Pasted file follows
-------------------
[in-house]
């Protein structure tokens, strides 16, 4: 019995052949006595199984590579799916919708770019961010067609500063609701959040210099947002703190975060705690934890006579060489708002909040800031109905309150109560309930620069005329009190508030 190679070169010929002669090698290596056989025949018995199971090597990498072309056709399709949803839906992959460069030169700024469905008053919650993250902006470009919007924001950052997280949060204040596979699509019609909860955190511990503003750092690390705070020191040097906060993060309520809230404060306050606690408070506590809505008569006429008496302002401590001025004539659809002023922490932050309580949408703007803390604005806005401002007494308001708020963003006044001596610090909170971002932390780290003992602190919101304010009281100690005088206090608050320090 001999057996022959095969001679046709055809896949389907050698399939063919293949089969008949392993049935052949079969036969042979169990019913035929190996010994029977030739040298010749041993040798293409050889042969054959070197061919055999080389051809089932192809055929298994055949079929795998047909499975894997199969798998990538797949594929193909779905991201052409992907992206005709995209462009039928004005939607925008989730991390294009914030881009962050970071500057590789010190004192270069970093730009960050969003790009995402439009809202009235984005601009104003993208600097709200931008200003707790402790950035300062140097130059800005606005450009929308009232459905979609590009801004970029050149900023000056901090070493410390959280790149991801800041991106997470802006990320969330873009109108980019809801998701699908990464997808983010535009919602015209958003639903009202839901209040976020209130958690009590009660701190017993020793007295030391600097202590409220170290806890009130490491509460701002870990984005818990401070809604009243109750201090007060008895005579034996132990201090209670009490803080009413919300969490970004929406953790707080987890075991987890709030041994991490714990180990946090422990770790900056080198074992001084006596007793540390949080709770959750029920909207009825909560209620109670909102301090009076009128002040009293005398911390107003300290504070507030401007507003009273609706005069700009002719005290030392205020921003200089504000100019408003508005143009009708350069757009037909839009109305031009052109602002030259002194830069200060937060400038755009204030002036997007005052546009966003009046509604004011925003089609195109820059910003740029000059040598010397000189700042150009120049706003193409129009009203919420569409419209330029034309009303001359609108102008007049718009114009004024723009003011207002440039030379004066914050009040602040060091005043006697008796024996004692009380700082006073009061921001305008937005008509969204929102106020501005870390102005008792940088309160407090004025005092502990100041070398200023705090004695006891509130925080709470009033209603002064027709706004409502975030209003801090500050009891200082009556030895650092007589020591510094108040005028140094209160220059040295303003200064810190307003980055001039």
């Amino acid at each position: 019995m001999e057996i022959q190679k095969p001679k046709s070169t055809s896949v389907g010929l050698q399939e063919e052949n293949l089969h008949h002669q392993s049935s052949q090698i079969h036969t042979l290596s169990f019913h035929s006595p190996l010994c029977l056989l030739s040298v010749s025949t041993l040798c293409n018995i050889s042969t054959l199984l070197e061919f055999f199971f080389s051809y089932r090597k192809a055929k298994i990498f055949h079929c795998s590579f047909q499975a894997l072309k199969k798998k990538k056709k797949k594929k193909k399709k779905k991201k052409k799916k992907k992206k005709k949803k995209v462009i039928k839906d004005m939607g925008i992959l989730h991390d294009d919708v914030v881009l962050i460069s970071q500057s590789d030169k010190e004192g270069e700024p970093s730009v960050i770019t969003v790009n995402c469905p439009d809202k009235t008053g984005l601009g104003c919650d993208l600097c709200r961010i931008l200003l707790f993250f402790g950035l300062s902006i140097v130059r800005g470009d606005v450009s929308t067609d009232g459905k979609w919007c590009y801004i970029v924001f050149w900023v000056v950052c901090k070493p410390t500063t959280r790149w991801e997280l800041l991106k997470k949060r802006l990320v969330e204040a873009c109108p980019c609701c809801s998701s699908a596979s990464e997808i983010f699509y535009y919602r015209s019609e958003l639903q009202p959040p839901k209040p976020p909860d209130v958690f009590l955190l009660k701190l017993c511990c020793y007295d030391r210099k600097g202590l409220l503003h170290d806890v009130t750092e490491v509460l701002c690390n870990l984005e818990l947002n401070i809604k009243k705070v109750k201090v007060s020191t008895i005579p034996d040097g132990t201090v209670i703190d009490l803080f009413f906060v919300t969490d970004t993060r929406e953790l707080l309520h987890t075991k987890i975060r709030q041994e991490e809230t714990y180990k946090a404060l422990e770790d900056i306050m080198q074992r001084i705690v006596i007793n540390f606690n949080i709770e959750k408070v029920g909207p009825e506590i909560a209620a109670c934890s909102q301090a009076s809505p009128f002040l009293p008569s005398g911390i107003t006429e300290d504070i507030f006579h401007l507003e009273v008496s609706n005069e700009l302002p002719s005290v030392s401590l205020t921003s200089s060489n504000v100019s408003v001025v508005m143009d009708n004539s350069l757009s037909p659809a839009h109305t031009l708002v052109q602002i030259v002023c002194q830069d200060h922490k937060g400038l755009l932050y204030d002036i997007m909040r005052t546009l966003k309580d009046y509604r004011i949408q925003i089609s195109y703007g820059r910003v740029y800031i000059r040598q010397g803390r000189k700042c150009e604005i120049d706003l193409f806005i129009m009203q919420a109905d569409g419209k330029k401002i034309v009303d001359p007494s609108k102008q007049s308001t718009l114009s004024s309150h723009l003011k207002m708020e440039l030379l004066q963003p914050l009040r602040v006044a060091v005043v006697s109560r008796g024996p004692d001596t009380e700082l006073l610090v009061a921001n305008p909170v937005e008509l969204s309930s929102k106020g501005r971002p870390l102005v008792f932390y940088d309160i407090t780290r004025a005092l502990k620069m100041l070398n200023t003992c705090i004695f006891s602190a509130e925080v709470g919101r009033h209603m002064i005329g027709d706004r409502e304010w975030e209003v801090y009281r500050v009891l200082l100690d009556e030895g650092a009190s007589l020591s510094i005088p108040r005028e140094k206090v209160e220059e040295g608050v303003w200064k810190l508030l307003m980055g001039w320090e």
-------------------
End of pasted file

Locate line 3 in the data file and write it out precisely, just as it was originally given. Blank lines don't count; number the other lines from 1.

């Amino acid at each position: 019995m001999e057996i022959q190679k095969p001679k046709s070169t055809s896949v389907g010929l050698q399939e063919e052949n293949l089969h008949h002669q392993s049935s052949q090698i079969h036969t042979l290596s169990f019913h035929s006595p190996l010994c029977l056989l030739s040298v010749s025949t041993l040798c293409n018995i050889s042969t054959l199984l070197e061919f055999f199971f080389s051809y089932r090597k192809a055929k298994i990498f055949h079929c795998s590579f047909q499975a894997l072309k199969k798998k990538k056709k797949k594929k193909k399709k779905k991201k052409k799916k992907k992206k005709k949803k995209v462009i039928k839906d004005m939607g925008i992959l989730h991390d294009d919708v914030v881009l962050i460069s970071q500057s590789d030169k010190e004192g270069e700024p970093s730009v960050i770019t969003v790009n995402c469905p439009d809202k009235t008053g984005l601009g104003c919650d993208l600097c709200r961010i931008l200003l707790f993250f402790g950035l300062s902006i140097v130059r800005g470009d606005v450009s929308t067609d009232g459905k979609w919007c590009y801004i970029v924001f050149w900023v000056v950052c901090k070493p410390t500063t959280r790149w991801e997280l800041l991106k997470k949060r802006l990320v969330e204040a873009c109108p980019c609701c809801s998701s699908a596979s990464e997808i983010f699509y535009y919602r015209s019609e958003l639903q009202p959040p839901k209040p976020p909860d209130v958690f009590l955190l009660k701190l017993c511990c020793y007295d030391r210099k600097g202590l409220l503003h170290d806890v009130t750092e490491v509460l701002c690390n870990l984005e818990l947002n401070i809604k009243k705070v109750k201090v007060s020191t008895i005579p034996d040097g132990t201090v209670i703190d009490l803080f009413f906060v919300t969490d970004t993060r929406e953790l707080l309520h987890t075991k987890i975060r709030q041994e991490e809230t714990y180990k946090a404060l422990e770790d900056i306050m080198q074992r001084i705690v006596i007793n540390f606690n949080i709770e959750k408070v029920g909207p009825e506590i909560a209620a109670c934890s909102q301090a009076s809505p009128f002040l009293p008569s005398g911390i107003t006429e300290d504070i507030f006579h401007l507003e009273v008496s609706n005069e700009l302002p002719s005290v030392s401590l205020t921003s200089s060489n504000v100019s408003v001025v508005m143009d009708n004539s350069l757009s037909p659809a839009h109305t031009l708002v052109q602002i030259v002023c002194q830069d200060h922490k937060g400038l755009l932050y204030d002036i997007m909040r005052t546009l966003k309580d009046y509604r004011i949408q925003i089609s195109y703007g820059r910003v740029y800031i000059r040598q010397g803390r000189k700042c150009e604005i120049d706003l193409f806005i129009m009203q919420a109905d569409g419209k330029k401002i034309v009303d001359p007494s609108k102008q007049s308001t718009l114009s004024s309150h723009l003011k207002m708020e440039l030379l004066q963003p914050l009040r602040v006044a060091v005043v006697s109560r008796g024996p004692d001596t009380e700082l006073l610090v009061a921001n305008p909170v937005e008509l969204s309930s929102k106020g501005r971002p870390l102005v008792f932390y940088d309160i407090t780290r004025a005092l502990k620069m100041l070398n200023t003992c705090i004695f006891s602190a509130e925080v709470g919101r009033h209603m002064i005329g027709d706004r409502e304010w975030e209003v801090y009281r500050v009891l200082l100690d009556e030895g650092a009190s007589l020591s510094i005088p108040r005028e140094k206090v209160e220059e040295g608050v303003w200064k810190l508030l307003m980055g001039w320090e």